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Bones: Hey Lumpy, you know how we were talking about the other day how we're in every single solitary movie ever, the fat guy and the skinny guy who are both thugs?

Lumpy: Yeah?

Bones: Do you think that's a throwback to classic character development, or just really shitty writing?

Lumpy: I pick the latter.
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This is where a fat and a skinny character make up a two-character ensemble. This is usually a comedy trope, usually with the skinny character being the Straight Man, although inversions of this are seen as well. Sometimes both characters are silly and this is often seen in the Terrible Trio type of villains, although there are also examples of heroic, or at least not villainous, pairs who fit this description. They often fit into the tropes of Those Two Guys or Those Two Bad Guys.

These two guys usually (but not always) have some specific characteristics that tropify their relationship: The skinny one has all of the ideas, and the fat one is also the strong man. The fat one is usually a dopey optimist, while the skinny one is cynical and refined. This pair, even in villain form, are devoted to to each other. If on the rare occasion the fat guy has a brilliant idea, either the skinny guy will express extreme surprise at the fat guy's ability to rub two brain cells together or the idea will be waved away as unworkable, and then re-appropriated two seconds later as the skinny guy's idea.

If these characteristics are not followed, then it's usually because the fat one is a brute who beats up the whiny skinny dude a lot. This behavior is rarely seen in protagonist pairings of fat and skinny.

Examples of Fat and Skinny include:


Anime

Comic Books

  • Asterix and Obelix, though Obelix insists his chest has just slipped a bit.
  • Douglas Klump and Burt Shlubb, "Fat Man and Little Boy" from Sin City
  • Plastic Man and Woozy Winks.

Film


Literature

  • Don Quixote and Sancho Panza
  • Fred and Nobby, as well as Granny Weatherwax and Nanny Ogg, from the Discworld books.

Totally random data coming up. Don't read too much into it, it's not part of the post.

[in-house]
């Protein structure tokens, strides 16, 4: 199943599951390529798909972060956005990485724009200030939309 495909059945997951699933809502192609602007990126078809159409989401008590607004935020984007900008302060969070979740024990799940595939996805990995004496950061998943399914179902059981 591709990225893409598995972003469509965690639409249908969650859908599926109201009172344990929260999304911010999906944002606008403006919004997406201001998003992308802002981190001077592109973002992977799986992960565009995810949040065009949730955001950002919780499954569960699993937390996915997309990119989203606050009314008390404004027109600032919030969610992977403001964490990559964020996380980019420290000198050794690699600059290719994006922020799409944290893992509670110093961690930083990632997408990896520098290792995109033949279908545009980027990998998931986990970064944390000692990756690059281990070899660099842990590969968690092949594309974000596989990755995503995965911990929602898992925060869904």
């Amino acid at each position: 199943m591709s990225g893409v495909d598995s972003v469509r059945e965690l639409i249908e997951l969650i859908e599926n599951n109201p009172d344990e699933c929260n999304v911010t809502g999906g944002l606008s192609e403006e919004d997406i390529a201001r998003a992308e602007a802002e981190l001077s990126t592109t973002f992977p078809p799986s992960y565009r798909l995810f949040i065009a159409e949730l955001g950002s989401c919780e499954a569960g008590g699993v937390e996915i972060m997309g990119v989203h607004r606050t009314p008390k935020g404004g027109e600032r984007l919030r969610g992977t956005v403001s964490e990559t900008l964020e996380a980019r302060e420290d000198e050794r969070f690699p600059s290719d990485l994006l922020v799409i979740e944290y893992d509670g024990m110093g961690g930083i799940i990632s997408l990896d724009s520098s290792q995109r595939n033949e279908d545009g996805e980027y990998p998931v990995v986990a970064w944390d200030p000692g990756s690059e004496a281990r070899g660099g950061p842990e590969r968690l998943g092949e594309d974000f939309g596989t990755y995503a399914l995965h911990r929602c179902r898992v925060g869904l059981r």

• Lenny and George from Of Mice and Men
  • Bragg and Larkin certainly count. Although that's more Freakishly Huge and Skinny than Fat and Skinny. (Bragg is at least 8 feet 8 inches and probably bigger.)
  • Miles Vorkosigan and his clone-brother Mark. Miles is notably skinny until he acquires a cook in one of the later books; Mark, whose metabolism is intended for a man six foot tall, has been surgically reduced to Miles' dwarfish height and decides to gain a great deal of weight to distinguish himself from his progenitor/brother. One character refers to them as "The Chance Brothers" - Slim and Fat.
  • Finney and Mudd from Tad Williams' Otherland sci-fi series. Servants to the main villain, the skinny one, Finney, is brilliant and manipulative, and Mudd, the fat one, is described as "Almost subhuman". Copies of them exist within a massive VR simulation network where these characteristics are played up even more by the intelligence controlling the system, which essentially constructs it's understanding of the universe from stories, almost making these copies a reference to the trope itself..
  • Depending on the artist or screen portrayal, Sherlock Holmes and John Watson sometimes get this treatment.
  • The lazy and horrid Aunt Spiker and Aunt Sponge of James and the Giant Peach who both have Meaningful Names.

Live Action TV

Newspaper Comics

Professional Wrestling

Theatre

  • Finian's Rainbow has Shears and Robust. The former is tall and lean, the latter short and squat.

Video Games

Web Comics

Web Original

Western Animation

Music

  • Williams and Ree.
  • The faces of Barenaked Ladies, Steven Page and Ed Robertson.
  • Insane Clown Posse, Violent J (fat) and Shaggy 2 Dope (skinny).
  • Johns Linnell and Flansburgh , pretty consistently throughout their career. Linnell has always been terribly scrawny, whereas Flansburgh has evolved from being ridiculously buff to rather pudgy, and of course several inches taller as well. Inverted, however, in that Flansburgh is the idea man, while Linnell broods in the background and plays music, sometimes on stage when you poke him into it.
  • Tupac Shakur and The Notorious B.I.G. when they were friends.
  • Trout Fishing in America has 7-foot, moderately built Keith Grimwood and 5-foot-5, thicker-built Ezra Idlet.

Real Life

  • G. K. Chesterton saw St. Thomas Aquinas and St. Francis of Assisi this way, since, though they never met, they would have been perfect foils for one another--the one big, slow, methodical and focused on his books, the other skinny, active, fiery and not prone to reading. He compared them to both Falstaff and Slender and Don Quixote and Sancho Panza.
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